Foreigners are often surprised to see how many birds are raced in some areas in Holland and how few in some areas in Belgium. The reason is that pigeon racing is totally different in both countries. Take the province of Antwerp in Belgium. Every week there is:

A Sprint race from Quievrain yearlings   

A Sprint race from Quievrain old birds.

A Sprint race from Noyon yearlings.

A print race from Noyon old birds.

A Middle Distance race yearlings birds.

A middle Distance race old birds.

A Long Distance race yearlings.

A Long Distance race old birds.

Furthermore fanciers have the opportunity to enter birds in different clubs for the same race. They may 'spread' their birds while the Dutch mostly have ONE RACE ONLY in one weekend.  


Both in Holland and in Belgium fanciers have the chance to 'double'. So their birds may race on club level, in the combine, provincial and National. This may result in strange situations. There was this provincial race in which Bart was average. His first bird won 34th prize.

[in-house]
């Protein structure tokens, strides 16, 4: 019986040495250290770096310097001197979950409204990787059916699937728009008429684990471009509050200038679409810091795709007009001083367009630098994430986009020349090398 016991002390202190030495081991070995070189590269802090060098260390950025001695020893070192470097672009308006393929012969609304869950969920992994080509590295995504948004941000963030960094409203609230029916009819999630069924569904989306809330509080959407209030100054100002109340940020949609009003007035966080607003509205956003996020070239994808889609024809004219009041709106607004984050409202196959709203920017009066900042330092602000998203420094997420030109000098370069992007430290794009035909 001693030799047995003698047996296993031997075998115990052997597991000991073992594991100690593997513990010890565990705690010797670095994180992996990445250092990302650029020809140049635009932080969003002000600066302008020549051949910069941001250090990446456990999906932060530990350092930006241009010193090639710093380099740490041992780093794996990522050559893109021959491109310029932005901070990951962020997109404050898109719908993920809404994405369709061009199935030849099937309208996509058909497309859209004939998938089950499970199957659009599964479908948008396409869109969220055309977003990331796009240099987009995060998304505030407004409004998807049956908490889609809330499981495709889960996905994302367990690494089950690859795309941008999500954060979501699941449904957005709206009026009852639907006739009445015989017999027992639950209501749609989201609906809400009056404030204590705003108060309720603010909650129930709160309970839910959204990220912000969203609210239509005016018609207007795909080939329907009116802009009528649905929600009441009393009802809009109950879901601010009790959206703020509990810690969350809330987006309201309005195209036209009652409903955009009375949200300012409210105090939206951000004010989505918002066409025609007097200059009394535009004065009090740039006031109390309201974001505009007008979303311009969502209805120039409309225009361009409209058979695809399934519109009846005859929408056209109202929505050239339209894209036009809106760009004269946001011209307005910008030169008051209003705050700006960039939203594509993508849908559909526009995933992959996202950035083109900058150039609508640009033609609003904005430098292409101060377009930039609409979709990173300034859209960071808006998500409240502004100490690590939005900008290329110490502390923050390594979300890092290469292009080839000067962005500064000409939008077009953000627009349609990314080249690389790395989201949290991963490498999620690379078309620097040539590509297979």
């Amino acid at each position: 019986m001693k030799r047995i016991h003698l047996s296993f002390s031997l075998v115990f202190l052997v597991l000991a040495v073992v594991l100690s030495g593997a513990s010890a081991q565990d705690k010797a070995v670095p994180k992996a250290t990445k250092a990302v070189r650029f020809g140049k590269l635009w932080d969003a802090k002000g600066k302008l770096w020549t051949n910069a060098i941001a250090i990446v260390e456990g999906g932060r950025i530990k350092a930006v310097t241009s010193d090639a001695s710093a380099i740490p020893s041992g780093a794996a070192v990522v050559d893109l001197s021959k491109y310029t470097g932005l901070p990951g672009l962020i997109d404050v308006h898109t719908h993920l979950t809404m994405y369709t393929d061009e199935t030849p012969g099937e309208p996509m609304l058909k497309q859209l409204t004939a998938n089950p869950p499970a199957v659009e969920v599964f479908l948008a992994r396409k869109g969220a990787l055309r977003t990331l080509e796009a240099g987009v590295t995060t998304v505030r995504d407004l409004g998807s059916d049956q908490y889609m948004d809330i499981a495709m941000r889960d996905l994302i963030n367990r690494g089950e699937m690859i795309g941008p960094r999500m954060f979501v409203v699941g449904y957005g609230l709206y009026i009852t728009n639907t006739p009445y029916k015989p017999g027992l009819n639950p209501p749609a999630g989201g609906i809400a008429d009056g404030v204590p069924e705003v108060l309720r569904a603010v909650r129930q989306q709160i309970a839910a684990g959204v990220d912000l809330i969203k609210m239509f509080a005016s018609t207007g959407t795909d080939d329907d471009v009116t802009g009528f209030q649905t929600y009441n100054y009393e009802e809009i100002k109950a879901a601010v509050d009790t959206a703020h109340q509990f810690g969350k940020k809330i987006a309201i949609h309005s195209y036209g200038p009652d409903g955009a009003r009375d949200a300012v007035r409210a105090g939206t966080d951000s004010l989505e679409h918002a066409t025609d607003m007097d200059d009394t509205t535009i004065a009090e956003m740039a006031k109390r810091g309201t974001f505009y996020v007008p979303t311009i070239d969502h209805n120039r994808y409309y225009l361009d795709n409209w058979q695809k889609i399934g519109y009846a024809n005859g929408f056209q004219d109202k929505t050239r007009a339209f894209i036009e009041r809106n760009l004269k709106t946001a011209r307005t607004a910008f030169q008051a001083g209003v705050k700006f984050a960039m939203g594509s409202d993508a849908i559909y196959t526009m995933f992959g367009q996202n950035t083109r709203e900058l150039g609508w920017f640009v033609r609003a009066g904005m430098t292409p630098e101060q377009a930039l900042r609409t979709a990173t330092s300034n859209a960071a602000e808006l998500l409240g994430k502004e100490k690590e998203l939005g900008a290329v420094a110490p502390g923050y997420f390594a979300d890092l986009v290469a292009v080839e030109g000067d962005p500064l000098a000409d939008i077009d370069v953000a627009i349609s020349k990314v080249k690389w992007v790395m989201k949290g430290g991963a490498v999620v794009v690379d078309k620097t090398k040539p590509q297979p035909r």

Semi National (zone) he was sensational. His first bird (so the same) won 2nd. Such a thing was possible since the dividing line between the sections (zones)was in his favour. (Sorry, a bit complicated to explain clearly). Foreigners are not aware of the dividing lines between the zones. When they ask me to explain how it is possible that a bird that won 34th prize provincial won 2nd prize National (zone) I have a problem.

In 2000 I had my '191'.  We had many races with fair weather that year and '191' was unbeatable. In all 5 races that counted for National Ace it won 1st prize against average 600 birds. And a bird can do no better than win. '191' became 2nd best pigeon of Holland. The 1st National Ace was a bird that belonged to a fancier that did not live far from me. We race in the same province and my bird beat his every race. How his bird could have a better coefficient then?